In 2013, Ed Miliband’s Labour Party was riding high in the opinion polls with an 11 per cent lead. The party was coming up with inventive ideas and a transformation from the centrist days of New Labour.
At the time I went to hear Tim Montgomerie, the Tory commentator, speak at a Fabian Conference. He outlined how the Tories would erode the Labour lead. His predictions came true and we were landed with David Cameron and a majority Tory government in 2015. He pinpointed specific areas where the Conservatives would erode Labour’s lead.
On the left we need to walk in the expensive and tailor-made shoes of the Tory strategist. We need to understand their perspective to ensure victory for our ideas and solutions.
Currently Labour are buoyant, united and brimming with ideas. Today Labour posted an eight point lead in the polls. Contrast that with a beleaguered Conservative Party with wafer-thin mint of a Queen’s Speech. Jeremy Corbyn seems to be a prime minister in waiting. He’s the man of the moment, even headlining the Pyramid Stage at Glastonbury. Theresa May seems to be drowning with a cabinet that is looking on with disdain and holding tightly to their own lifebelts.
So what will that Tory strategist be thinking about how to hold onto power? And how do we in the Labour Party counter that plan?
Tory strategy – They will Theresa May until the stink around the general election subsides. Then they’ll replace her with more credible face.
Labour response – The parliamentary Labour party needs to ruthlessly expose not just the vacuum within Tory leadership but also the bankruptcy of their political and economic programme. Labour needs to be ebullient with an alternative message of hope.
Tory strategy – Politically focus on Brexit and paint themselves as a patriotic force against a monolithic European Union.
Labour response – A clear and positive vision for a re-framed relationship with Europe that focuses on economic well-being of the communities that have been left behind by the decline in manufacturing.
Tory strategy – Blame Labour for the chaos that is coming. Industrial unrest, Brexit weakness, economic slowdown, local authority bankruptcy – all these will be pinned on Labour with spurious causal links.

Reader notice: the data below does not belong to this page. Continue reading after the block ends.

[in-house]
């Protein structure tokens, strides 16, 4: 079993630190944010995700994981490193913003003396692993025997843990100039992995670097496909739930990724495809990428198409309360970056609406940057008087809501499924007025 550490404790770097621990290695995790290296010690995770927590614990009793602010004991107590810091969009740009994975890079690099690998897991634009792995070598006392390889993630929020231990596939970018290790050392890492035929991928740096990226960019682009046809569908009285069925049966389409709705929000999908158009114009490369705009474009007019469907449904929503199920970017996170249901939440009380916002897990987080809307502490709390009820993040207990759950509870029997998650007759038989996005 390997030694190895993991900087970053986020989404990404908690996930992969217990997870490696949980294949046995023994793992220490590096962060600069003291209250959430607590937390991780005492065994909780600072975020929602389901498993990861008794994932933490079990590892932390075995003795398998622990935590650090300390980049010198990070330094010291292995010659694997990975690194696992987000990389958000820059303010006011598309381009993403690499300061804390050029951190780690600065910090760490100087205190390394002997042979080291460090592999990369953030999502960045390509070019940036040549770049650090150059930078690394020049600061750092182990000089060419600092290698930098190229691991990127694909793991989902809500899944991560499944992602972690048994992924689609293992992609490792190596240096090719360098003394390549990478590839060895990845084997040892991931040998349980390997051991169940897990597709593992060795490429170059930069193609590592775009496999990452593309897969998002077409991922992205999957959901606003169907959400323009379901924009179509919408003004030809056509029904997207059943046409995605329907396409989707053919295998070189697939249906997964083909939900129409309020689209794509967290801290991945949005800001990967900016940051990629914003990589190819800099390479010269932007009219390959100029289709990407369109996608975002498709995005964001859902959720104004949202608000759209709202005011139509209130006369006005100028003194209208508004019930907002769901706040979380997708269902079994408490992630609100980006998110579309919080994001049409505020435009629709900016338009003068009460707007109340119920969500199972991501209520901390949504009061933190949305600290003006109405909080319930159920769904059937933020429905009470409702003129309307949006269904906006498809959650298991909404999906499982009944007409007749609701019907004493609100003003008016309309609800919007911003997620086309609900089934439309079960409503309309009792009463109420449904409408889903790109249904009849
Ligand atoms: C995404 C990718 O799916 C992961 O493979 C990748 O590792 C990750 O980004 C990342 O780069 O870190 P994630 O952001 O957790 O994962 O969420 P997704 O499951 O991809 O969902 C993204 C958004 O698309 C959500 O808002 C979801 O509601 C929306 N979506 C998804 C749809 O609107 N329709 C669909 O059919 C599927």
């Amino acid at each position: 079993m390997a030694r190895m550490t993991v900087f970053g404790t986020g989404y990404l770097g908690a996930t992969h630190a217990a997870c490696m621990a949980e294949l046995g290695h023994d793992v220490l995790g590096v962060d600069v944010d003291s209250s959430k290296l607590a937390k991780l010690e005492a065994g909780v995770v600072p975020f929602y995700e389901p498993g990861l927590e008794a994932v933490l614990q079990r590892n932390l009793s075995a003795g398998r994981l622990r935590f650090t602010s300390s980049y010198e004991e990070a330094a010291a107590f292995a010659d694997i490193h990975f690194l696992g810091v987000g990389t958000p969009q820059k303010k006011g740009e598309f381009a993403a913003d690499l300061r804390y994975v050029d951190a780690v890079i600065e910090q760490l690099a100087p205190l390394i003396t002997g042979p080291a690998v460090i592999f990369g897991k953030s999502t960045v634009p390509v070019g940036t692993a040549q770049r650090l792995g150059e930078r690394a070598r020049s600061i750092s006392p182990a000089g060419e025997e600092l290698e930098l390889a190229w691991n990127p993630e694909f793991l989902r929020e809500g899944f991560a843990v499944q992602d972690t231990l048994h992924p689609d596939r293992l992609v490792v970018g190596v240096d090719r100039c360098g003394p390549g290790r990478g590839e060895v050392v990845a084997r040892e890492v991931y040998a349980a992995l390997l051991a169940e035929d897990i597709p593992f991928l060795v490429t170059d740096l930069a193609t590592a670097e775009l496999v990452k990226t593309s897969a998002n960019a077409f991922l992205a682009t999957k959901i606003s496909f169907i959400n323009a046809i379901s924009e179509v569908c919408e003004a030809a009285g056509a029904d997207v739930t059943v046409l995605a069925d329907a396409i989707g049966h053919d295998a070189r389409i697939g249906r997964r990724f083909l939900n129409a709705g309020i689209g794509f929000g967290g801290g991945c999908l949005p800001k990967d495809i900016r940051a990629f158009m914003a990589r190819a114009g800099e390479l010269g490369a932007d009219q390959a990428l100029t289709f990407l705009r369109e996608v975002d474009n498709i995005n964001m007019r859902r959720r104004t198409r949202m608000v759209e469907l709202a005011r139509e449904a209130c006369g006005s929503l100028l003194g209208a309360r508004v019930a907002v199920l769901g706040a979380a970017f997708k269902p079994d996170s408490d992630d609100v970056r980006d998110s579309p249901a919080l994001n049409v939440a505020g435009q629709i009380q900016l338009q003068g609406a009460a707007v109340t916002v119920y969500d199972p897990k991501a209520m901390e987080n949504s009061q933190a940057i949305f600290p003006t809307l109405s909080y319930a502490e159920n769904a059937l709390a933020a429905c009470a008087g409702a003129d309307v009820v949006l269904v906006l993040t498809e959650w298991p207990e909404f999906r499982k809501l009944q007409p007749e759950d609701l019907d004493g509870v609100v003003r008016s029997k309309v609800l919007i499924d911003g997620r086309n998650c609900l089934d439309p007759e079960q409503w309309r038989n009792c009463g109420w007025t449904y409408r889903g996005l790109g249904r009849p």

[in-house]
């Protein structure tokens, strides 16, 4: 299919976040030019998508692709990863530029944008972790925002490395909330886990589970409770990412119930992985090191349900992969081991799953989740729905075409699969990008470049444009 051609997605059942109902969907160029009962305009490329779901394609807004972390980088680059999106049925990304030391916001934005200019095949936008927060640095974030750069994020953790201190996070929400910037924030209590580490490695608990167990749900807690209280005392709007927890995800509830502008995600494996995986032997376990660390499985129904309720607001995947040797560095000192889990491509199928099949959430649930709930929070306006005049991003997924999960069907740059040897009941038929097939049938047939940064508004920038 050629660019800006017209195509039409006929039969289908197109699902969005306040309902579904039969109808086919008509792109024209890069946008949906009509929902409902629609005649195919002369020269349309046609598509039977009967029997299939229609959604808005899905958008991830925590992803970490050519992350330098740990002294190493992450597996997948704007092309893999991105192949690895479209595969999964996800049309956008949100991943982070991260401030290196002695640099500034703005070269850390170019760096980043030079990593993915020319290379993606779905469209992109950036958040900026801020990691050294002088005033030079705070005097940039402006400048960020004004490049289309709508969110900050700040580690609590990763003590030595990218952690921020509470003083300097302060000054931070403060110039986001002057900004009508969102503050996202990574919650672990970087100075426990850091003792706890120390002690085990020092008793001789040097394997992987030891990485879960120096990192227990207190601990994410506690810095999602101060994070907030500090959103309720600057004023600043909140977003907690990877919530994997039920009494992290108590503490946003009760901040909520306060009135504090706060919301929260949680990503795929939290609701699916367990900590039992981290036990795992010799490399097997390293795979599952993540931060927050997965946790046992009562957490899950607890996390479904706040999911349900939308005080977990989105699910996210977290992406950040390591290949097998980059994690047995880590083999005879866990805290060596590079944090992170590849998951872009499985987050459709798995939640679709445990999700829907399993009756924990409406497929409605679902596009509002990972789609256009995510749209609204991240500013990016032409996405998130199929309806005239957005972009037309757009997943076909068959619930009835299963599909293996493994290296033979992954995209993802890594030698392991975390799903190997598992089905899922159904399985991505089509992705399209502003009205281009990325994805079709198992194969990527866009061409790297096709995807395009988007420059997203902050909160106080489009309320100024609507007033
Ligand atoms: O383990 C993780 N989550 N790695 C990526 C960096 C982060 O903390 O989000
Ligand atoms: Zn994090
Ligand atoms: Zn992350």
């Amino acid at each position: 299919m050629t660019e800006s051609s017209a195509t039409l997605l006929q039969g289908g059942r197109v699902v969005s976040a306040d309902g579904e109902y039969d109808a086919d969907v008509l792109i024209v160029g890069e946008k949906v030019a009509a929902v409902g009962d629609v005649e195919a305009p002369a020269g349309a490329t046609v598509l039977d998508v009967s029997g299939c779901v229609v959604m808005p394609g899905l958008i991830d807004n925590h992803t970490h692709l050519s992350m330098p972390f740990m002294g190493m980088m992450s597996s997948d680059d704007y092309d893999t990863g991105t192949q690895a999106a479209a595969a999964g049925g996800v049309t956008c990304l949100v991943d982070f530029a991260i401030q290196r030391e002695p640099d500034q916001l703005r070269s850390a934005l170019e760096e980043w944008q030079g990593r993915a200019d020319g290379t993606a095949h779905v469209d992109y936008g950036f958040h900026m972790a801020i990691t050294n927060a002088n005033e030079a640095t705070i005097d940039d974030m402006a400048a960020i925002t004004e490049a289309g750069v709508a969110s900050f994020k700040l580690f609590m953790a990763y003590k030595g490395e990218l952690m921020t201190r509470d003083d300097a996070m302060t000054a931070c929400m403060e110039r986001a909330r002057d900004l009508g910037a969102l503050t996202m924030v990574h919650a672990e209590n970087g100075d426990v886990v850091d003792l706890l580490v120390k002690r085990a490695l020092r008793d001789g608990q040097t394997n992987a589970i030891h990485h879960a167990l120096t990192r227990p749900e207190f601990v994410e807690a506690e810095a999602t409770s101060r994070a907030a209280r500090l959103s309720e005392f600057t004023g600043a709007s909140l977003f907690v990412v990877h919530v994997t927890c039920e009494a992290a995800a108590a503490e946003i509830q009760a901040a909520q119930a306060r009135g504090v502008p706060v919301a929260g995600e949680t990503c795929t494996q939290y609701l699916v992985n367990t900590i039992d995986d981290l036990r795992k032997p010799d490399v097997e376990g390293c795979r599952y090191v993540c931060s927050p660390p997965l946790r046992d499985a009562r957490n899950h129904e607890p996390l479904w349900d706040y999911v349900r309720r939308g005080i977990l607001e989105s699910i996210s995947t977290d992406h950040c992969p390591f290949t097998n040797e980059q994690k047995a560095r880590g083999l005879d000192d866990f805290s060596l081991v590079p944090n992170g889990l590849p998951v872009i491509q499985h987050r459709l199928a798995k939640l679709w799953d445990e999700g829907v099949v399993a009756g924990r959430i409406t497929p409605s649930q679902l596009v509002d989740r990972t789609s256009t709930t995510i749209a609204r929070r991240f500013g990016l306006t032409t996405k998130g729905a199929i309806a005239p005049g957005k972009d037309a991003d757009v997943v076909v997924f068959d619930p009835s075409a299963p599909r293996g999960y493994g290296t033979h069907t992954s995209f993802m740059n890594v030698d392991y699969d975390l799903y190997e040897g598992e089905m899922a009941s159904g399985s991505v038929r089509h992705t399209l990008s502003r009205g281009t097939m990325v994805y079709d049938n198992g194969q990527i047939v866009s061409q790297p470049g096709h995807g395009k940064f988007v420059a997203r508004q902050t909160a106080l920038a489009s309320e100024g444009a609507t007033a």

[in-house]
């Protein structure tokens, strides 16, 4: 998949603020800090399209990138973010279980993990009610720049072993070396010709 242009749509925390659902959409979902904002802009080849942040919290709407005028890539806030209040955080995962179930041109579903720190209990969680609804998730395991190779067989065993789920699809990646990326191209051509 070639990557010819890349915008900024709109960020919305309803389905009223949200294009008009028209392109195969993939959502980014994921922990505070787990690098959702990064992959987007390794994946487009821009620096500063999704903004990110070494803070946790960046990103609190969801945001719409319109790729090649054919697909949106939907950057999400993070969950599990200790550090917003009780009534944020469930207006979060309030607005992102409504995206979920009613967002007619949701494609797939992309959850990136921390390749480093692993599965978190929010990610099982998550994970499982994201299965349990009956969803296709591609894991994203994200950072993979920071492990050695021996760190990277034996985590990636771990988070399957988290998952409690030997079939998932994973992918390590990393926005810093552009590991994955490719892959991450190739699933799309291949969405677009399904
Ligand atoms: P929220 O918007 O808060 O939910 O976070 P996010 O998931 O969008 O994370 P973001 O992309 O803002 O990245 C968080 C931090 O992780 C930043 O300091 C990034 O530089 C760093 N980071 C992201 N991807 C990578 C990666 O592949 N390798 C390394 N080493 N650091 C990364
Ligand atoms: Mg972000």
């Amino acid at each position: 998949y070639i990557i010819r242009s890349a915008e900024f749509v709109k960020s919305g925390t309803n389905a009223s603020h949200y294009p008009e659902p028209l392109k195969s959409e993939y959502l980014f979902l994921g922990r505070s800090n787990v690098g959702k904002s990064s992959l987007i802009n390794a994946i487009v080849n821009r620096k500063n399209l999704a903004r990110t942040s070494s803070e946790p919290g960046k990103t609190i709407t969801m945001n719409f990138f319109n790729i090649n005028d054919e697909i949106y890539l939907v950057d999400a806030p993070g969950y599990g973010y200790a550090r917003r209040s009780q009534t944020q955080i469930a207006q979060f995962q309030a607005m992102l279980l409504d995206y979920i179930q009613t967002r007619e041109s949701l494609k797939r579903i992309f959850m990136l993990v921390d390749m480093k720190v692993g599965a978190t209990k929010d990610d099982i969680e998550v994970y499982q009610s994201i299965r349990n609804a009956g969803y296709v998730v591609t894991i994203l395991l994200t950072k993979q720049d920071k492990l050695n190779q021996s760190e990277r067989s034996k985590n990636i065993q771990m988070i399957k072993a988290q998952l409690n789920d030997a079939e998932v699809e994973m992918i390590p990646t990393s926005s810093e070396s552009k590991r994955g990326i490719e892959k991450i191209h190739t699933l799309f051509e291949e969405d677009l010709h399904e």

Labour response – Labour needs be a constructive critic of government policy, clearly outlining alternative strategies. With potential industrial unrest, Labour needs to show solidarity with trade unions while focusing on the bigger picture that distribution of wealth needs to be fairer for all parts of our communities.
Tory strategy – The mainstream media will continue to favour the Conservatives. They will get more savvy with social media.
Labour response – Labour needs to build alliances with the media. There are parts of the media – the Mail, Telegraph and Sun – that will continue to be hostile, they are a lost cause. But the BBC, ITV and Sky are all key broadcasters that can provide a counter-balance. Also, there needs to a rapprochement with newspapers like The Guardian and The Mirror. The dynamic and witty use of social media needs to be developed. This viral tool is unpredictable and organic, it relies on capturing a mood and growing it’s own momentum. Labour’s mass membership can be a formidable force.
Tory strategy – They will seek to build division within the Labour Party. Labour now has a mass membership and that is a tremendous asset. The Tories will stir and seek to cause trouble between Labour MPs and local memberships.
Labour response – This is tricky. At the moment there is a post-election harmony. This will take magnanimity and humility from all parts of the Labour movement. We all need need to harmonise as a choir of broad voices. Labour has always been a progressive alliance. Perhaps, ensuring that harmonious choir sings together is Jeremy Corbyn’s greatest challenge.
Tory strategy – The Tory chancellor will find ways to be seemingly generous. There will be a language of an “end of austerity”.
Labour response – Where the Tories do change course this should be loudly applauded. In reality, this is likely to be too little and needs to be forensically exposed from all within the Labour party.
If Labour are able to build a consensus for change and counter a Conservative strategy we could be on the precipice of the most significant political change since 1979.
Richard Bulmer is a Labour activist in Sheffield Central.